It was 40 years ago, less a couple of months, that I attended the first memorial service for James, Mickey, and Andy. I had arrived in Mississippi only days before their bodies were dug out of that earthen dam outside Philadelphia, so I never knew them. The service was held in a packed Meridian church and is still remembered for Dave Dennis's angry, heart-broken cry, "I am sick and tired of going to memorial services...."
Soon we "COFOs" some folks called us "FOCOs" moved into the two-story cinder-block building Charles Evers had run his "colored hotel" in. This would have been some time toward the middle of August.
One Sunday several eventful weeks later, a second, more modest memorial service was held in Longdale at the site of the church whose charred ruins the young men had come to Neshoba County to inspect. It was a hot afternoon, the gathering consisting mainly of "local peoples" and ourselves. Mrs. Chaney must have been there and eloquent little Ben. I remember, too, seeing my first mule-drawn cart. But now, as I write, what comes back to me is the memory of Bob Moses standing in front of what remained of Mt. Zion telling us in his quiet way that, at that very moment, U.S. planes were dropping bombs on Viet Nam.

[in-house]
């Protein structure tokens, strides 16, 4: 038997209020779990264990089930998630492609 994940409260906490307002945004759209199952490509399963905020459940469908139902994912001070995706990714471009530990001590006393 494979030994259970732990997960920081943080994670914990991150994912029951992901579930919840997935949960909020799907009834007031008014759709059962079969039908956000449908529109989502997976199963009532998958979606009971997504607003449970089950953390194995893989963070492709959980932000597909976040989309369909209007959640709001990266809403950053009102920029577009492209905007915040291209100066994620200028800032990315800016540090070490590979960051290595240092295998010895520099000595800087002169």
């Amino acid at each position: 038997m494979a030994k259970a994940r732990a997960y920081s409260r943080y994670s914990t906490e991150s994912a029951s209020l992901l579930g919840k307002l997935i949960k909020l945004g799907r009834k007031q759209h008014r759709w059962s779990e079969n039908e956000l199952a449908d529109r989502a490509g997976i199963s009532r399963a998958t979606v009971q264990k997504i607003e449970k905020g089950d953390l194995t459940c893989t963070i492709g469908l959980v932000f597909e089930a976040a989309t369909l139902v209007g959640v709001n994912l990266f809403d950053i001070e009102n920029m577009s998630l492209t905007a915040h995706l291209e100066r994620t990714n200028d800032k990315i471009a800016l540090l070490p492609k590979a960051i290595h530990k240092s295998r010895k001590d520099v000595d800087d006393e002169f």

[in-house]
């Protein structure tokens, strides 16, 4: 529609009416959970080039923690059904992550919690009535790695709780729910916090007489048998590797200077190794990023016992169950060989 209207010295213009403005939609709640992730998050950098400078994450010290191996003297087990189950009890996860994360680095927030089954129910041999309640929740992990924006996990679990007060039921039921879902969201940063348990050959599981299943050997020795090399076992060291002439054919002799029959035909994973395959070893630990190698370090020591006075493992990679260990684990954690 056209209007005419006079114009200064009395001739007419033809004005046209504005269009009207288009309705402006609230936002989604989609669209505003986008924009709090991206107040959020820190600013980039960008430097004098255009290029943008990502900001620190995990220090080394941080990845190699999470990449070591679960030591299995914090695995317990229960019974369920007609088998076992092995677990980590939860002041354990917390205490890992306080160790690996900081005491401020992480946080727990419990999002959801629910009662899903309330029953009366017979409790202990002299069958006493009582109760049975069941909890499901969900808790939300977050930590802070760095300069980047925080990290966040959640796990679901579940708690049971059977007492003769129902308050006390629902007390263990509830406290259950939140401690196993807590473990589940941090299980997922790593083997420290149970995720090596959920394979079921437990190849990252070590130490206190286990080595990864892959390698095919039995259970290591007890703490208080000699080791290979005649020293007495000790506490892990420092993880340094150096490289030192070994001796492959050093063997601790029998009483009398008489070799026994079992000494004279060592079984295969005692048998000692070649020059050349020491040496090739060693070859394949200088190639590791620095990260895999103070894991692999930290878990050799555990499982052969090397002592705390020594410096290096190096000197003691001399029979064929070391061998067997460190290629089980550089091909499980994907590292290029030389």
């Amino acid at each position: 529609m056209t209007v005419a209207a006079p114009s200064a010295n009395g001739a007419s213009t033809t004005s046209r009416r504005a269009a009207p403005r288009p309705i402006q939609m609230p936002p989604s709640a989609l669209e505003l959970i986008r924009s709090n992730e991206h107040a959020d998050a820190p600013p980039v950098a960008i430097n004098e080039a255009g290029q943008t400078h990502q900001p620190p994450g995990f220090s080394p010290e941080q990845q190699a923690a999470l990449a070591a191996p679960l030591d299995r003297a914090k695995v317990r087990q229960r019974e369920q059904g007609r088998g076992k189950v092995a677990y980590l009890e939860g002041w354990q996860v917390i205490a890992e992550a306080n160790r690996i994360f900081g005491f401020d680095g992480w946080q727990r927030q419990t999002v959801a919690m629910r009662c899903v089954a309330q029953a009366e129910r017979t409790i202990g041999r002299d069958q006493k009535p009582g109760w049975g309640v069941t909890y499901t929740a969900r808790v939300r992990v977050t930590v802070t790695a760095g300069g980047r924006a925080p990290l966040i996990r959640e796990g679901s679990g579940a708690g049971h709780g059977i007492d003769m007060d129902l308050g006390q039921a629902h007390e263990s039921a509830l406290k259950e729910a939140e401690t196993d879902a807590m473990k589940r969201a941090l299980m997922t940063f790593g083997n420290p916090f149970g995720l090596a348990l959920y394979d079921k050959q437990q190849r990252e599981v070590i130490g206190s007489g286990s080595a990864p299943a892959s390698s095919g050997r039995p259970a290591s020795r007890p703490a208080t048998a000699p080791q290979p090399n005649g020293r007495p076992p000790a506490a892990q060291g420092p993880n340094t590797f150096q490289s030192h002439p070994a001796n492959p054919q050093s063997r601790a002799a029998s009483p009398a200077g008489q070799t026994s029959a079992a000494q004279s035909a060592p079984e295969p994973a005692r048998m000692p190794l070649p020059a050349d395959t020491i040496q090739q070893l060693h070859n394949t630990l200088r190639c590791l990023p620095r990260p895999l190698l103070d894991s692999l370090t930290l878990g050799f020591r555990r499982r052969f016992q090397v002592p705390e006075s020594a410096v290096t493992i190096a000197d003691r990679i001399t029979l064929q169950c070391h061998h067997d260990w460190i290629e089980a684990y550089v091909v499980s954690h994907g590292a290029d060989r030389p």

Then few of us could have connected our business that afternoon with those bombs and bombers, could have imagined how the struggle for civil rights would soon collide with the war half-way round the world in a country few of us had ever heard of. Yet, solemn as that occasion was, I think we all realized that, if still other lives would have to be sacrificed, segregation was crumbling; faster or slower, American apartheid was bound for history's ash heap. Other, more difficult struggles lay and still lie ahead: for example, what does the freedom to sit at a downtown lunch counter amount to if you can't afford to eat there? But the young man I was then was hopeful.
Now, 40 years later and in an uglier, less hopeful time, may our call that justice finally be done for those three young men, contribute to reviving the better impulses of our nation's traditions.
Since my health doesn't permit me to be with you, let me add this personal note of gratitude: Participating in the Southern movement was an immense privilege and being taken in, taken care of, and educated by Neshoba County's Black folk, a blessing equaled only by my marriage.
Finally, there is another freedom fighter, one who died elsewhere, who I think deserves to be memorialized today: Ralph Featherstone, courageous, cool headed, sardonic, co-directed the Neshoba County project in its initial months. He, too, was among the best.
Copyright © 2004, Alan Schiffmann